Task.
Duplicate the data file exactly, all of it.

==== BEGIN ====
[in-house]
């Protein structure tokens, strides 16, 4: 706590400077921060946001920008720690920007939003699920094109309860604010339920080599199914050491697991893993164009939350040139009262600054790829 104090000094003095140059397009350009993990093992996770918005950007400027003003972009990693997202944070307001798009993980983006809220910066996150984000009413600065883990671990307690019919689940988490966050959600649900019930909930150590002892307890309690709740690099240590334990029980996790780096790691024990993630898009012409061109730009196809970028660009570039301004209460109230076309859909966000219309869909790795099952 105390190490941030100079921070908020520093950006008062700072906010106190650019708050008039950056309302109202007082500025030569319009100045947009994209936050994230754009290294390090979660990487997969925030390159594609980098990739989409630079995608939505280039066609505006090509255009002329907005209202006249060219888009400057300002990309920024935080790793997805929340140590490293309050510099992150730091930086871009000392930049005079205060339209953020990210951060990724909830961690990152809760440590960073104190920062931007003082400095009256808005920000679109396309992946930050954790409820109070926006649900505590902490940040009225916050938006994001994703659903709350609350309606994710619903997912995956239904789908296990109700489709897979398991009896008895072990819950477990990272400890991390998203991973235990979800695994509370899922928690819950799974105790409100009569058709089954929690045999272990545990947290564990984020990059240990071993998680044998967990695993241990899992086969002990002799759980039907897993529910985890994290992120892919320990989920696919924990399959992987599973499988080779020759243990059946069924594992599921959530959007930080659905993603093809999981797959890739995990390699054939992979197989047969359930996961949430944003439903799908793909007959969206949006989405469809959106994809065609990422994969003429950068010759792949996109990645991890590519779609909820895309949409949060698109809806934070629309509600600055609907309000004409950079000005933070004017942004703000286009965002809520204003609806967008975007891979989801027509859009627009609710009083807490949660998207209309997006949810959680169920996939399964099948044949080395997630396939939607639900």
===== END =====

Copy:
[in-house]
């Protein structure tokens, strides 16, 4: 706590400077921060946001920008720690920007939003699920094109309860604010339920080599199914050491697991893993164009939350040139009262600054790829 104090000094003095140059397009350009993990093992996770918005950007400027003003972009990693997202944070307001798009993980983006809220910066996150984000009413600065883990671990307690019919689940988490966050959600649900019930909930150590002892307890309690709740690099240590334990029980996790780096790691024990993630898009012409061109730009196809970028660009570039301004209460109230076309859909966000219309869909790795099952 105390190490941030100079921070908020520093950006008062700072906010106190650019708050008039950056309302109202007082500025030569319009100045947009994209936050994230754009290294390090979660990487997969925030390159594609980098990739989409630079995608939505280039066609505006090509255009002329907005209202006249060219888009400057300002990309920024935080790793997805929340140590490293309050510099992150730091930086871009000392930049005079205060339209953020990210951060990724909830961690990152809760440590960073104190920062931007003082400095009256808005920000679109396309992946930050954790409820109070926006649900505590902490940040009225916050938006994001994703659903709350609350309606994710619903997912995956239904789908296990109700489709897979398991009896008895072990819950477990990272400890991390998203991973235990979800695994509370899922928690819950799974105790409100009569058709089954929690045999272990545990947290564990984020990059240990071993998680044998967990695993241990899992086969002990002799759980039907897993529910985890994290992120892919320990989920696919924990399959992987599973499988080779020759243990059946069924594992599921959530959007930080659905993603093809999981797959890739995990390699054939992979197989047969359930996961949430944003439903799908793909007959969206949006989405469809959106994809065609990422994969003429950068010759792949996109990645991890590519779609909820895309949409949060698109809806934070629309509600600055609907309000004409950079000005933070004017942004703000286009965002809520204003609806967008975007891979989801027509859009627009609710009083807490949660998207209309997006949810959680169920996939399964099948044949080395997630396939939607639900």